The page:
Then there is the little matter of cost. The burden of keeping a large occupation force in Iraq is becoming excessively heavy even for such a wealthy country as the USA. America is therefore looking for others to share the burden. In Brussels last Wednesday, American officials met representatives from the European Union, the World Bank, the United Nations and others to discuss possible donations. This was obviously a prelude to a larger donors' conference scheduled for late October in Madrid. Washington wants donors to pledge money towards reconstruction. But the potential donors are wary. They know that this would be tantamount to endorsing the American-led occupation.

France and Germany have made it clear that the price for any financial aid would be a greater UN role in reconstruction (that is to say, the French and German construction firms want to get their hands on these lucrative contracts as well). Prospective aid donors at this week's conference also said that better security would be needed before aid could flow properly into the country. In general, the Europeans remain unenthusiastic. It is a case of "After you, dear Sir!"

The declared goal of the imperialists is to make Iraq self-sustaining. This, of course, depends on the production of oil. Iraq has the second-biggest oil reserves in the world, and the American companies, for reasons that require no explanation, are anxious to get the oil flowing in their direction as soon as possible. On the other hand, the French, German and Russians are, for equally obvious reasons, anxious to prevent this from happening and to get a slice of the action for themselves. This is the real basis for the constant manoeuvres and intrigues on the Security Council.


The Economist comments: "The appeal to the UN comes as lawmakers and the president returned from their holidays to new and gloomier assessments of the Iraq situation. A Congressional Budget Office report released this week says that the Pentagon may need to cut the number of American troops - currently around 140,000 - by more than half by next spring, to stay ready for other possible threats. Britain, America's chief ally, with 11,000 troops in Iraq, is reviewing its troop levels there amid suggestions that more may be needed. Money too is a growing concern: estimates for the total cost of rebuilding Iraq have run as high as $100 billion. The administration appears set to ask Congress for emergency spending on Iraq of around $65 billion, most of it for the military rather than reconstruction. Congress seems likely to approve the money, but whether it will be enough is doubtful. Paul Bremer, America's top administrator in Iraq, has estimated that $16 billion alone is needed to give Iraqis a decent water system. These demands come at a time when America already faces a record federal budget deficit of $480 billion next year, before any new spending on Iraq."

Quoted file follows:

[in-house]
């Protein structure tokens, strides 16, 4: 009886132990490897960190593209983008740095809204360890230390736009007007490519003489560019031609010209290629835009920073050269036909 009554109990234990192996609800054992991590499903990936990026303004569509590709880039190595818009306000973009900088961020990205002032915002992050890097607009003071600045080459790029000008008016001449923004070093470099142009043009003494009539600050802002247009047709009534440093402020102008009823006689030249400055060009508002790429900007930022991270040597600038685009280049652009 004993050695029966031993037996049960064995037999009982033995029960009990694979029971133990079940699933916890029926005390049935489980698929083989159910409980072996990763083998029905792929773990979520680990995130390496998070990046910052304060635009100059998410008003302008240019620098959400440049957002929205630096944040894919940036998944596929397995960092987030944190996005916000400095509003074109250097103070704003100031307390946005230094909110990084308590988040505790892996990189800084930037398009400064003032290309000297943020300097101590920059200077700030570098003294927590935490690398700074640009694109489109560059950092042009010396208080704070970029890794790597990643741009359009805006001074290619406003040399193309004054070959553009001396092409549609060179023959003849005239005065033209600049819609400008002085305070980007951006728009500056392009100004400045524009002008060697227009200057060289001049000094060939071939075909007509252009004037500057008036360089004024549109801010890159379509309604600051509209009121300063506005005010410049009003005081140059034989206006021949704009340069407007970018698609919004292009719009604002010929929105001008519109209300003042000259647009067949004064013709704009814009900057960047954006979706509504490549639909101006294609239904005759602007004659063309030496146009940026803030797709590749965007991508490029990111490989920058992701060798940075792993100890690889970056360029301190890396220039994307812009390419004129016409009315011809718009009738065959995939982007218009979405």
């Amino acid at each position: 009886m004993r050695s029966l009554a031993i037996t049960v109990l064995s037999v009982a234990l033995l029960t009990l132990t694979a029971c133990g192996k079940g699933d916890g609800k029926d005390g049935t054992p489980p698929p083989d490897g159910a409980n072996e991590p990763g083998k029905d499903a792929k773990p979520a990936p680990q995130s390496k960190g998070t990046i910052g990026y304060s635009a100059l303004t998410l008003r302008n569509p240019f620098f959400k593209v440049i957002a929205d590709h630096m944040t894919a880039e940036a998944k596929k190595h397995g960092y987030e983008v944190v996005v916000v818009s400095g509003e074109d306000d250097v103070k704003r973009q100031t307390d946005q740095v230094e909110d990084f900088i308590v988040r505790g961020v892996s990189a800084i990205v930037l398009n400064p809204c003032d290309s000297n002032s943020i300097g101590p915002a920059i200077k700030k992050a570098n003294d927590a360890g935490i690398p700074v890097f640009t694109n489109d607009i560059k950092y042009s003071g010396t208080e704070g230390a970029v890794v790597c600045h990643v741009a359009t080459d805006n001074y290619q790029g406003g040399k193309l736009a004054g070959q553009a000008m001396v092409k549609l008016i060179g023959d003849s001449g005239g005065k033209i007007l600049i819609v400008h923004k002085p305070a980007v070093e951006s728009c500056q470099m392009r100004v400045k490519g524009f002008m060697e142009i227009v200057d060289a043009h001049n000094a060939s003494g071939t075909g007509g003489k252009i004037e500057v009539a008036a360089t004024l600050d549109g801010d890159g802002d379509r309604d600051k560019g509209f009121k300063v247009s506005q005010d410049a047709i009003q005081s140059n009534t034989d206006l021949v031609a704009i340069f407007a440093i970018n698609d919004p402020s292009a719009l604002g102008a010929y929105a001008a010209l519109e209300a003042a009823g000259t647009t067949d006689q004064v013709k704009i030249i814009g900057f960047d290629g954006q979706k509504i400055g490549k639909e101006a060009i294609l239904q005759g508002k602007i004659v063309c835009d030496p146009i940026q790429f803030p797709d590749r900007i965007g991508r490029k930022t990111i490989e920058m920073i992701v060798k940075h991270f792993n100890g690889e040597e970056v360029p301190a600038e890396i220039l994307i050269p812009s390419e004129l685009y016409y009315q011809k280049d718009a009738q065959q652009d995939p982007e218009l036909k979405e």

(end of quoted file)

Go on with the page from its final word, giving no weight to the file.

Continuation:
In a word, the Americans would welcome a little financial aid from their friends across the sea. But how to get this aid? Given the ferocious invective of Washington against the French and Germans a few months ago, and their total exclusion from the task of Iraqi reconstruction to date, this is easier said than done. Bush and co. had no alternative than to swallow their pride and go back to the United Nations. The latest US-sponsored resolution is an attempt to get the Europeans to send troops and money to Iraq. It reaffirms the "vital role" of the UN in tasks such as "nation-building" (although everyone thought that Iraq was already a nation) and providing humanitarian assistance (to sort out the humanitarian catastrophe caused by the Americans). But at the same time, it endorses the American-backed Governing Council of Iraq as "the principal body of an Iraqi interim administration." The US imperialists thus want to have their cake and eat it at the same time. But as any small boy will tell you, this is impossible.

Of course, the Americans and everyone in the Security Council pay lip service to the need for democracy in Iraq and the interests of the Iraqi people. The draft resolution is therefore careful to mention the need for elections and constitution drafting, and the UN's role in all this. However, at what point American (and Iraqi) power would stop and UN power would begin is left conveniently vague. Already one Security Council member has anonymously complained of "too many vague references to the United Nations".

The German and French imperialists are not completely stupid. President Jacques Chirac and Chancellor Gerhard Schröder both said last Thursday that America still had not changed its position sufficiently to win their support for the resolution. UN officials themselves, after the devastating attack on their Baghdad headquarters last month, are not overly enthusiastic about a more serious involvement. Thus, Mr Bush's hopes of getting the resolution passed by the end of September seem excessively optimistic.

To state the obvious: the idea of a democratic and independent Iraq is just a joke as long as it remains under foreign occupation. The imperialists want a parliament in Baghdad - but only as long as it is dominated by their obedient stooges. Behind every Iraqi "minister" there will be an American official, and behind every American official there will be the US army. That is what they mean when they say that "security and political control must eventually fall entirely to Iraqis". To imagine anything else would be the height of stupidity.

In order to camouflage their real intentions, America last week endorsed an "all-Iraqi Governing Council", which named its cabinet officials. This is a joke in extremely bad taste. The council is weak and toothless. It is entirely dominated by the Americans, who are also in charge of training Iraqis as police and security guards. Donald Rumsfeld, America's defence secretary, who visited Iraq this week, said that up to 60,000 Iraqis are already involved in security. In this way, they hope to reconstruct a state apparatus under US control.

There can be no question of re-establishing a genuinely independent Iraq without the existence of an Iraqi state. Lenin explained long ago that, in the last analysis, the state is armed bodies of men in defence of private property. The old Iraqi state was smashed by the invaders. In its place stepped the armed forces of the coalition - which is just another way of saying the USA. Iraq has therefore been reduced to the role of a colony of the USA, with no will of its own and no power to decide anything.